Eragrostis grandis

leaf Main Plant Information





Common Names

  • Large Hawaiʻi lovegrass
  • Lovegrass

leaf Plant Characteristics

Distribution Status


Endangered Species Status

No Status

Plant Form / Growth Habit

  • Non-Woody, Clumping

Mature Size, Height (in feet)

  • Grass-like, Medium, 1 to 2.5
  • Grass-like, Tall, Greater than or equal to 2.5

Mature Size, Width

The spread of this native lovegrass is at least six feet or more.

Life Span

Long lived (Greater than 5 years)

Landscape Uses

  • Accent
  • Container

Additional Landscape Use Information

This rather common native bunchgrass is rarely used in home and commercial landscapes, but really should be incorporated more as it becomes more available.

Plant Produces Flowers


leaf Flower Characteristics

Flower Type

Not Showy

Flower Colors

  • Cream
  • Greenish-White

Additional Flower Color Information

The floral display is typical of many grassses. This species seems to have a larger spray of inflorescences (flowers) that most other native grasses. [David Eickhoff, Native Plants Hawaiʻi]

Blooming Period

  • Sporadic
  • Spring
  • Summer

Additional Blooming Period and Fruiting Information

The Large Hawaiʻi lovegrass seems to be bloom and seed in the early spring into the summer months. However, this observation is based on a few cultivated specimens. [David Eickhoff, Native Plants Hawaiʻi]

leaf Leaf Characteristics

Plant texture

  • Coarse

Leaf Colors

  • Light Green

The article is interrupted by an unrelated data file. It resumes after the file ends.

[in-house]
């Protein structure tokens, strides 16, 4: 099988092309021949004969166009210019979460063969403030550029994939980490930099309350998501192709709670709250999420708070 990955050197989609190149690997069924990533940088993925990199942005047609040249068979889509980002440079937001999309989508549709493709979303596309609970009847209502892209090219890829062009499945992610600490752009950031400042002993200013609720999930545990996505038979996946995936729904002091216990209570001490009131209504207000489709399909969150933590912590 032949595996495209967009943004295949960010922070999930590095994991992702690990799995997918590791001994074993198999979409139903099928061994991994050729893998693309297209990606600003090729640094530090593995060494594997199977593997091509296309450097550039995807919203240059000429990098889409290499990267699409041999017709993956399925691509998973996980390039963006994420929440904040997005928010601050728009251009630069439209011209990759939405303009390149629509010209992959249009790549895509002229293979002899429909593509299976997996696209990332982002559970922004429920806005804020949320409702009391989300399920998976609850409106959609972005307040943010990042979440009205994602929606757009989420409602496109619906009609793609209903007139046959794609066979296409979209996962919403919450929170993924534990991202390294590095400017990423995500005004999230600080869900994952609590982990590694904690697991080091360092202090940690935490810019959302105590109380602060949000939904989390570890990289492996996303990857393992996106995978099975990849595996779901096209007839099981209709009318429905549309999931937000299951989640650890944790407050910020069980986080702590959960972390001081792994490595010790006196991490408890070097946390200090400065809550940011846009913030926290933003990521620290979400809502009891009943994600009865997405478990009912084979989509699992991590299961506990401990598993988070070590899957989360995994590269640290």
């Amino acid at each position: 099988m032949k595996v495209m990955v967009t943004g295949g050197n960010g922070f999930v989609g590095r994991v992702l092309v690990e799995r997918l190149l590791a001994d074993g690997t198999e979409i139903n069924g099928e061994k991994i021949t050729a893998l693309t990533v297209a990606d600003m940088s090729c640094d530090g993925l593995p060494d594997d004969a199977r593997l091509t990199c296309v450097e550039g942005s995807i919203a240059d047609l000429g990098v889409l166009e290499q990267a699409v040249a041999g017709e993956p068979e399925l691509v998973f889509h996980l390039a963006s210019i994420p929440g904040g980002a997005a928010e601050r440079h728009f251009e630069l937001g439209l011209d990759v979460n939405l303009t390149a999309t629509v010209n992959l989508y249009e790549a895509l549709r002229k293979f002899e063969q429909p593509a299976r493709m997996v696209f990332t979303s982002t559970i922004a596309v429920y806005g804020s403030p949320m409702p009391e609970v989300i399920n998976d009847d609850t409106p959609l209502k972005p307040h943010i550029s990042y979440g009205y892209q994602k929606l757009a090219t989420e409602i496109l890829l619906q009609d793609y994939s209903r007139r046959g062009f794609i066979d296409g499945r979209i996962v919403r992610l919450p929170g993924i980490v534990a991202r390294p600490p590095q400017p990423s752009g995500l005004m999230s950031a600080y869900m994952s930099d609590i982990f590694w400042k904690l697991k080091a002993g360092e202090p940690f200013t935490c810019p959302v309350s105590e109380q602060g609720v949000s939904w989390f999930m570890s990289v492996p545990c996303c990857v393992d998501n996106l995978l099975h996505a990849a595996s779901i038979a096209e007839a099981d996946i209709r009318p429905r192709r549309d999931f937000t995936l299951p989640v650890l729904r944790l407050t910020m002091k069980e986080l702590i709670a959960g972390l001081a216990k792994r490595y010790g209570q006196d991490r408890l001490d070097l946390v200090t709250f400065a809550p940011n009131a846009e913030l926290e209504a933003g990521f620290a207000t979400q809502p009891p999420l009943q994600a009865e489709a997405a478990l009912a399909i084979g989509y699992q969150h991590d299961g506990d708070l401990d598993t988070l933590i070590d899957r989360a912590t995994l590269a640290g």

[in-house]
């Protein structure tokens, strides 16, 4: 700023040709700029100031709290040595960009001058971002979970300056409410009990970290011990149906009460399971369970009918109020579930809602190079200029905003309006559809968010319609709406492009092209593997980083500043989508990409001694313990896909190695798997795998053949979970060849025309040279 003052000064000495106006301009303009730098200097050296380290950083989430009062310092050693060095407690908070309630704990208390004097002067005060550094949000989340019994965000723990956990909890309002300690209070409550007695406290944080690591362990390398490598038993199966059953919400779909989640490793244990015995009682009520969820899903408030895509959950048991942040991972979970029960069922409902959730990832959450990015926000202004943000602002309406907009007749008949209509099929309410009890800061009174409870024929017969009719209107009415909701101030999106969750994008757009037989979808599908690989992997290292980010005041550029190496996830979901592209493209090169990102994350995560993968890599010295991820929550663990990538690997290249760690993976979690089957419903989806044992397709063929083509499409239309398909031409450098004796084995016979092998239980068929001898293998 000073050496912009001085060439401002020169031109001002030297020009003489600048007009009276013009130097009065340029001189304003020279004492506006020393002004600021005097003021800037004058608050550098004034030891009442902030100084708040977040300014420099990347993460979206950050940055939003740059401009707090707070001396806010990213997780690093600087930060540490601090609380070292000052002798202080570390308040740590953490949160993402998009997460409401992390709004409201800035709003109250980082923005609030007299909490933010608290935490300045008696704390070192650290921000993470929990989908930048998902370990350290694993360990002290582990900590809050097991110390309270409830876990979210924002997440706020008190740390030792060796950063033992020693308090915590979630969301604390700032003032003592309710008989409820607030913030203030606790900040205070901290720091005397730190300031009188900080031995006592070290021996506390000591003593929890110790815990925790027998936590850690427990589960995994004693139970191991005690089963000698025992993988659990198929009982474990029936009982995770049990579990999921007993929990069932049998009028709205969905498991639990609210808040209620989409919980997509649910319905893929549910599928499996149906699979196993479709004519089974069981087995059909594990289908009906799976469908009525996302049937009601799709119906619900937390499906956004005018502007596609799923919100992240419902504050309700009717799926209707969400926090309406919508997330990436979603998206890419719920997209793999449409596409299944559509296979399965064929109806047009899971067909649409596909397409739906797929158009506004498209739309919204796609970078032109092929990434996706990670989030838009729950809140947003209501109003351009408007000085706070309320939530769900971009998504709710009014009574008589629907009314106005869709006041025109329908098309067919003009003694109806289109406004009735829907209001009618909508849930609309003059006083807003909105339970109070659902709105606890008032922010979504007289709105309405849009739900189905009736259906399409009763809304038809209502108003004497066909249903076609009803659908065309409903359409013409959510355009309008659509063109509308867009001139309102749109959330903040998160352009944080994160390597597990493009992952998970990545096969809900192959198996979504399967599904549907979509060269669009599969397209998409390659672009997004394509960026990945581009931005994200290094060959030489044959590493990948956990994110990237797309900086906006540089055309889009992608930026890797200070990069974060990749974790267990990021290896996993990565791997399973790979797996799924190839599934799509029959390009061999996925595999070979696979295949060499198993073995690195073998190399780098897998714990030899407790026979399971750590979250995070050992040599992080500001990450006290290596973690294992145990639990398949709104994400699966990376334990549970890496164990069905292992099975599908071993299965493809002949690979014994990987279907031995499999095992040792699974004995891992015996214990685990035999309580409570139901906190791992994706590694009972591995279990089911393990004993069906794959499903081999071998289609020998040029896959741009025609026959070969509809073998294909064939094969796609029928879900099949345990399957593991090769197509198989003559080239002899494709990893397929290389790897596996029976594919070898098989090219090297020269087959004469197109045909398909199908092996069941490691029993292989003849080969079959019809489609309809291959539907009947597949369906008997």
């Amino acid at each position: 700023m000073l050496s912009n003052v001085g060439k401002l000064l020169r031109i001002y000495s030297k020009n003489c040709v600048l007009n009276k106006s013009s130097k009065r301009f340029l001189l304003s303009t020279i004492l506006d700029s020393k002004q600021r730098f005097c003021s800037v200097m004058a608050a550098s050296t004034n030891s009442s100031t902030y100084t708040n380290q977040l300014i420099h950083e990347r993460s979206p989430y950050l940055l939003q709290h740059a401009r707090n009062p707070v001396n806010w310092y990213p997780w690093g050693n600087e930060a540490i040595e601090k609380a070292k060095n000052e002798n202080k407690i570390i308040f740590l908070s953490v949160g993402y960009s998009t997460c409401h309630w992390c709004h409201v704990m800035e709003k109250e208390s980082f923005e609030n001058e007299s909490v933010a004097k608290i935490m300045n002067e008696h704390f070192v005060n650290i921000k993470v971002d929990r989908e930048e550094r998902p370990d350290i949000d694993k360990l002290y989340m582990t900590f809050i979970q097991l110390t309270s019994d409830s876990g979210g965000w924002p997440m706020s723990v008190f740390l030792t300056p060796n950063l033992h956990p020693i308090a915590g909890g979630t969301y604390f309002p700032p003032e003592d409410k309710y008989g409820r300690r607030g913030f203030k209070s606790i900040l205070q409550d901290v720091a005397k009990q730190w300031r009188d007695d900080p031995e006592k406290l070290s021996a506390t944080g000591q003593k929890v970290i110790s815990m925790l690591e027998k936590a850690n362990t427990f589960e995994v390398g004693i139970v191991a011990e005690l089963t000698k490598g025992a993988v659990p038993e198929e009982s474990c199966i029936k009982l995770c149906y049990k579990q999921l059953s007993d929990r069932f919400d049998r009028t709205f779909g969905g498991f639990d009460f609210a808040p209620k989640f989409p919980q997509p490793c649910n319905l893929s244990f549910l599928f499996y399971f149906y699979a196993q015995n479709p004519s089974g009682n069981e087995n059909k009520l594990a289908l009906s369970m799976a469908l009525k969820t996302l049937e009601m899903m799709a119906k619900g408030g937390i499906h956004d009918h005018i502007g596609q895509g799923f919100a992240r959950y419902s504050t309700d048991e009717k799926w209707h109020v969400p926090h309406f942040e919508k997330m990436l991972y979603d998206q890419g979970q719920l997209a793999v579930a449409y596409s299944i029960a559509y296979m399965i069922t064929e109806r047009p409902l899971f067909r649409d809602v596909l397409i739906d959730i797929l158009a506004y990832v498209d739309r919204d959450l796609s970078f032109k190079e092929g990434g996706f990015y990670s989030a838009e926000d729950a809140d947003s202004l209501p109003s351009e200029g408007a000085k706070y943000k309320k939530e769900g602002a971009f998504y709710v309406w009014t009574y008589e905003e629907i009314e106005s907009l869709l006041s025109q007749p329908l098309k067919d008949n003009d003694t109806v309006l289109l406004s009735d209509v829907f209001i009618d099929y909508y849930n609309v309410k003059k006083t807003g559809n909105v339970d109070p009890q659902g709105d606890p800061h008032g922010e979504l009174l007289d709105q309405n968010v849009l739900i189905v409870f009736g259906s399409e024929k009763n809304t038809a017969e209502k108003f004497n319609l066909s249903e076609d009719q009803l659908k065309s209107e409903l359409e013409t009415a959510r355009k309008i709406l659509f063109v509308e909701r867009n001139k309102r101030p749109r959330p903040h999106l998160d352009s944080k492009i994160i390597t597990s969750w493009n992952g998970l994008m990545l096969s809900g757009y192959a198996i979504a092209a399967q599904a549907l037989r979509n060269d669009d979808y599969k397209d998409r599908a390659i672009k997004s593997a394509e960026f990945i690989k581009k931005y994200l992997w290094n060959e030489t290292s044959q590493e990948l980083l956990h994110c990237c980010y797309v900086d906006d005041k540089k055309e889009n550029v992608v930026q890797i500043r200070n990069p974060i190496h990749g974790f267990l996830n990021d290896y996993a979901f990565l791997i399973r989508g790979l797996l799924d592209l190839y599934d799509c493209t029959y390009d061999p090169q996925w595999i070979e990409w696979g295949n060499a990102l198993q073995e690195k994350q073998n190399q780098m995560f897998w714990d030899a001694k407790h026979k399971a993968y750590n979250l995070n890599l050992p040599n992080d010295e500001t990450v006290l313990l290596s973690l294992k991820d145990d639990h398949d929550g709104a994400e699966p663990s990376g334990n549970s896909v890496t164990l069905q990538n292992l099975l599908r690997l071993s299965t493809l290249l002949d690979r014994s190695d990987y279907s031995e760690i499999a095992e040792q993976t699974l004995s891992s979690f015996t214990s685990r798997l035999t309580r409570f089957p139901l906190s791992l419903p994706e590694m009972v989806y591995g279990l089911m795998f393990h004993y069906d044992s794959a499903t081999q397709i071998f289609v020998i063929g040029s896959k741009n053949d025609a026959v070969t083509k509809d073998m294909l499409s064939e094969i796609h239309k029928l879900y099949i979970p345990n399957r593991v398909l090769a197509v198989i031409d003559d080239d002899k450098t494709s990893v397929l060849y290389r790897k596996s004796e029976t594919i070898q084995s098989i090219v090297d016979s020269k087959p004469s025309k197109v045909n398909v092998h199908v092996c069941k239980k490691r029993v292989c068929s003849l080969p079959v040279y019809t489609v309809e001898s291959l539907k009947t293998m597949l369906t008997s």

• Medium Green

leaf Pests and Diseases

leaf Growth Requirements


Use small amounts of a balanced slow release fertilize with minor elements every six months. Foliar feed monthly with kelp or fish emulsion, or a commercial fertilizer with a weak dilution of one half to one third of recommended strength. Do not over fertilize these plants. [David Eickhoff, Native Plants Hawaiʻi]

Water Requirements

  • Moist
  • Wet

Soil must be well drained


Light Conditions

  • Full sun
  • Partial sun

Additional Lighting Information

Partial shade is its natural habitat, but does very well in full sun. [David Eickhoff, Native Plants Hawaiʻi]

Spacing Information

This is a large bunch grass and should be spaced at least three feet apart for a dense planting or at least six feet to showcase this wonderful native grass. [David Eickhoff, Native Plants Hawaiʻi]


  • Cinder
  • Organic

leaf Environmental Information

Natural Range

  • Kauaʻi
  • Oʻahu
  • Molokaʻi
  • Lānaʻi
  • Maui
  • Kahoʻolawe
  • Hawaiʻi

Natural Zones (Elevation in feet, Rainfall in inches)

  • 150 to 1000, 50 to 100 (Mesic)
  • 1000 to 1999, 50 to 100 (Mesic)
  • 2000 to 2999, 50 to 100 (Mesic)
  • 3000 to 3999, 50 to 100 (Mesic)
  • 4000 to 4999, 50 to 100 (Mesic)


  • Terrestrial

Additional Habitat Information

The Large Hawaiʻi lovegrass is commonly found on moist to wet slopes in ravines and mesic forests, usually in partial shade from 550 to about 7000 feet.

leaf Special Features and Information

General Information

The lovegrasses (Eragrostis spp.) comprise some 300 species in the Grass family (Poaceae). There are nine native species, of which eight are endemic. Of these, the Pacific lovegrass (Eragrostis deflexa) is rare, Fosberg's lovegrass (E. fosbergii) is endangered, and Maui lovegrass (E. mauiensis) is considered extinct.

There are also thirteen introduced and naturalized species.


The Latin name Eragrostis comes from the Greek eros, meaning loving (in an erotic sense), and Agrostis, a genus of fodder grasses.

The specific Latin epithet grandis, large, is in reference the large size of this magnificant native bunchgrass. For sheer size it rivals another native species Kalamālō (Eragrostis monticola), which may actually be larger.

Additional References



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